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Tag: Loss of proteostasis

June 24, 2020
In a recent study, researchers from the Buck Institute have shown that cellular senescence, one of the hallmarks of aging, is partially responsible for Alzheimer's disease. Cellular senescence As you age, increasing numbers of your cells enter into a state known as senescence. Senescent cells do not divide or support the tissues of which they...
April 23, 2020
Last week featured Cecilia Brunello discussing proteostasis; for this week's trivia episode of X10, she created a related quiz for Nicola and Giuliano to answer. Are they, in fact, pros at proteostasis? (adsbygoogle = window.adsbygoogle || []).push({});
April 09, 2020
In this talk episode, Nicola, Veera, and Cecilia Brunello of Helsinki University discuss loss of proteostasis, the primary hallmark of aging that leads to Alzheimer's and other deadly disorders. (adsbygoogle = window.adsbygoogle || []).push({});
February 13, 2020
On this informative episode of X10, Giuliano explains proteins and how they misfold, causing the hallmark of aging known as loss of proteostasis- which leads to Alzheimer's disease and other dangerous diseases.  (adsbygoogle = window.adsbygoogle || []).push({});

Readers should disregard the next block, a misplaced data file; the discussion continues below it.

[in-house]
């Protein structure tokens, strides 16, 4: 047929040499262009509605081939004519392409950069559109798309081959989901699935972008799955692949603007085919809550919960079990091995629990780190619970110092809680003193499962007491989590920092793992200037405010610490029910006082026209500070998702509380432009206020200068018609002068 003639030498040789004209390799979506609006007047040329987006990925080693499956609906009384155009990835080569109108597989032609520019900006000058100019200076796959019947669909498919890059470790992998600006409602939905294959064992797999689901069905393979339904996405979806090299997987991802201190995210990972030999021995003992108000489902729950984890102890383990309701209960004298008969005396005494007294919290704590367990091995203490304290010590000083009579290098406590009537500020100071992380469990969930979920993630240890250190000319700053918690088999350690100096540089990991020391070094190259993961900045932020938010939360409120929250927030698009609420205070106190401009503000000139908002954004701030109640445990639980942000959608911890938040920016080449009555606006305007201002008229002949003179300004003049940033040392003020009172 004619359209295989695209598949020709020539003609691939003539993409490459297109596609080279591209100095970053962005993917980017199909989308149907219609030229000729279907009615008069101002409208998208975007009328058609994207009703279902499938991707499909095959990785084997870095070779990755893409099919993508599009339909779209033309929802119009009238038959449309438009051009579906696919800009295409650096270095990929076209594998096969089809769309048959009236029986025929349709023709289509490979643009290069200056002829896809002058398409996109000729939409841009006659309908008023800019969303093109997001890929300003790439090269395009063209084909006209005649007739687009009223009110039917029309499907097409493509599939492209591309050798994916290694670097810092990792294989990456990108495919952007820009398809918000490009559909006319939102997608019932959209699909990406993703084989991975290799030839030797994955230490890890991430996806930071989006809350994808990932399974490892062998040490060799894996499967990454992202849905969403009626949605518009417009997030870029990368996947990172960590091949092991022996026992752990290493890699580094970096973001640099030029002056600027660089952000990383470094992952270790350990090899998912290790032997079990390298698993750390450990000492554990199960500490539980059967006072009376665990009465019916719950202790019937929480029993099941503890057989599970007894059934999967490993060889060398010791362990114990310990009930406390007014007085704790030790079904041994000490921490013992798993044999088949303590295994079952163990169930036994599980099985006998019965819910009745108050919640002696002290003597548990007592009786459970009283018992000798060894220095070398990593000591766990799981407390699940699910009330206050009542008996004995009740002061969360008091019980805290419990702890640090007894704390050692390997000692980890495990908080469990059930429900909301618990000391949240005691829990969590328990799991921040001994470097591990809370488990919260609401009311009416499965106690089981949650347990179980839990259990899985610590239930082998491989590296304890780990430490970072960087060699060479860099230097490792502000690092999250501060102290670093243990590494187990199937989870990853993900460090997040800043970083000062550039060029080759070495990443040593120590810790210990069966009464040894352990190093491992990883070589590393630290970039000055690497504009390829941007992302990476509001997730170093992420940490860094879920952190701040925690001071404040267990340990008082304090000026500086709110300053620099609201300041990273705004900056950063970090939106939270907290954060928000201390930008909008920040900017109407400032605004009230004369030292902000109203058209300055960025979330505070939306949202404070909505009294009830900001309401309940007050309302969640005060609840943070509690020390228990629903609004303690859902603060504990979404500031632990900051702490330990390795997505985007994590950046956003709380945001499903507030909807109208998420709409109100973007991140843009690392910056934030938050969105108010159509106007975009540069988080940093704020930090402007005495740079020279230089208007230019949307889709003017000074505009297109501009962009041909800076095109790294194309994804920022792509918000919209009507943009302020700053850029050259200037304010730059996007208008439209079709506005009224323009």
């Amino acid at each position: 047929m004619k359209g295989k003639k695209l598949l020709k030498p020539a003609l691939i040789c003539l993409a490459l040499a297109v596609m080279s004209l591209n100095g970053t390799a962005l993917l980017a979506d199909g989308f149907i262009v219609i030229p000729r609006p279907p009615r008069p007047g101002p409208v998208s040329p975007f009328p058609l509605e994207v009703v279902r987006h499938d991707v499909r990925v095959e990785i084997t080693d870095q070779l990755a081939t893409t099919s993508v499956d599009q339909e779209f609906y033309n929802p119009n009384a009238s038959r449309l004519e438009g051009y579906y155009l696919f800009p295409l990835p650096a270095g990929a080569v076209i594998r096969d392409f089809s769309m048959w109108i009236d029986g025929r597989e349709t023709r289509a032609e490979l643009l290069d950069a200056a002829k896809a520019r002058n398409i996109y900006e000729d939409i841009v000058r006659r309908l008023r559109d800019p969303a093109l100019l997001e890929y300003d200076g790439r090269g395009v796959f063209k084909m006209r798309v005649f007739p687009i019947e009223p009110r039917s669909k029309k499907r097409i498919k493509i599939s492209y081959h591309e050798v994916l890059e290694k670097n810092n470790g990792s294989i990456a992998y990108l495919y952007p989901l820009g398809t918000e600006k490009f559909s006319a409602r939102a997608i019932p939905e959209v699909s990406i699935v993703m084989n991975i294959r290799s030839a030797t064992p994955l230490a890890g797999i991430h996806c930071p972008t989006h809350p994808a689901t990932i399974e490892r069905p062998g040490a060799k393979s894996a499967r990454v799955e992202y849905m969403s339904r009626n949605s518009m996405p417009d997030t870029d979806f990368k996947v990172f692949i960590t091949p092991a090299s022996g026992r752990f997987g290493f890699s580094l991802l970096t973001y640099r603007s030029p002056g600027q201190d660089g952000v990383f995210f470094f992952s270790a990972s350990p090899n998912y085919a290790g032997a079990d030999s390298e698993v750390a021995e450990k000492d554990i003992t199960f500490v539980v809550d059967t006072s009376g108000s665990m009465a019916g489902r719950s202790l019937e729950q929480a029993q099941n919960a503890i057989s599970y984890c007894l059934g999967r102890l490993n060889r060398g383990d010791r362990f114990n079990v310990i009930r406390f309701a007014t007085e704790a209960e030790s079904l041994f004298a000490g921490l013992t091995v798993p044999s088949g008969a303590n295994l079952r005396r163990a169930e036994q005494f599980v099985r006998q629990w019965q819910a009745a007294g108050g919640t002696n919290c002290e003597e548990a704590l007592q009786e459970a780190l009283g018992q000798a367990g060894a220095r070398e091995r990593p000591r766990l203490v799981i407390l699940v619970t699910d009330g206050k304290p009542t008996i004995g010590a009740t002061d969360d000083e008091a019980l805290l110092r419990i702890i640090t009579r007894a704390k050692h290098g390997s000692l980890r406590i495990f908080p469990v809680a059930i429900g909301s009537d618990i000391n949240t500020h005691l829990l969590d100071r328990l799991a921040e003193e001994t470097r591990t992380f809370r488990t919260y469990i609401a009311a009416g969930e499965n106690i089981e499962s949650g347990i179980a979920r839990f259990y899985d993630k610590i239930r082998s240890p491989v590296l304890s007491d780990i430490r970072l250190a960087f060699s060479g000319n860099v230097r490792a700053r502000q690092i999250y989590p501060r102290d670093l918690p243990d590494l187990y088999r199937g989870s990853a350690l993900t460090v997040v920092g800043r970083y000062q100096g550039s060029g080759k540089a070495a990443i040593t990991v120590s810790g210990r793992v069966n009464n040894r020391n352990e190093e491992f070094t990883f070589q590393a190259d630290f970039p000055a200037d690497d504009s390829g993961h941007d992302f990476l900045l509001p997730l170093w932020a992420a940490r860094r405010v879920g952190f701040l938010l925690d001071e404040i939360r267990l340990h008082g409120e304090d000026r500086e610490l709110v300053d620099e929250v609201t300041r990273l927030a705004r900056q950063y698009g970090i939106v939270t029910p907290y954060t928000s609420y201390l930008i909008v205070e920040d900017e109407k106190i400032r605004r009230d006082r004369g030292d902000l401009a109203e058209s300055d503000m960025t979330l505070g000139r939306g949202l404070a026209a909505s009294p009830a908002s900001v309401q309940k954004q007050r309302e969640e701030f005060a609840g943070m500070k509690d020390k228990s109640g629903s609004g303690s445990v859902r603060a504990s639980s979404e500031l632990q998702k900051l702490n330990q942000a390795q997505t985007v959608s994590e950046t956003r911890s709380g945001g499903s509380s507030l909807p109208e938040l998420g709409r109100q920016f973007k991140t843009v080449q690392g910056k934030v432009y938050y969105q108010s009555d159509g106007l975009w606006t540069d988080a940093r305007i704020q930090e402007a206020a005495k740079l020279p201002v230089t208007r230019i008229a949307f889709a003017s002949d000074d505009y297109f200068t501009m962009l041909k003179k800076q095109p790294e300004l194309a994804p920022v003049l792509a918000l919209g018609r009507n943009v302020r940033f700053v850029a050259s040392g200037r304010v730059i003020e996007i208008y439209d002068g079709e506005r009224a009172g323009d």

August 29, 2019
In a recent study, a team of researchers has discovered that a naturally occurring protein called Lipocalin-type prostaglandin D synthase (L-PGDS) prevents, and can destroy, the protein aggregates associated with Alzheimer's disease. Surprisingly common and with critical functions L-PGDS is a common protein, second only to albumin, in the human brain. It provides several critical...
July 26, 2019
Researchers from the Beijing Institute of Brain Disorders have discovered a new method of using exosomes to deliver aptamers that prevent the accumulation of α-synuclein aggregates, which are the cause of Parkinson's disease [1]. α-Synuclein Aggregates Like Alzheimer's, Parkinson's disease is characterized by protein aggregation caused by a loss of proteostasis, one of the hallmarks...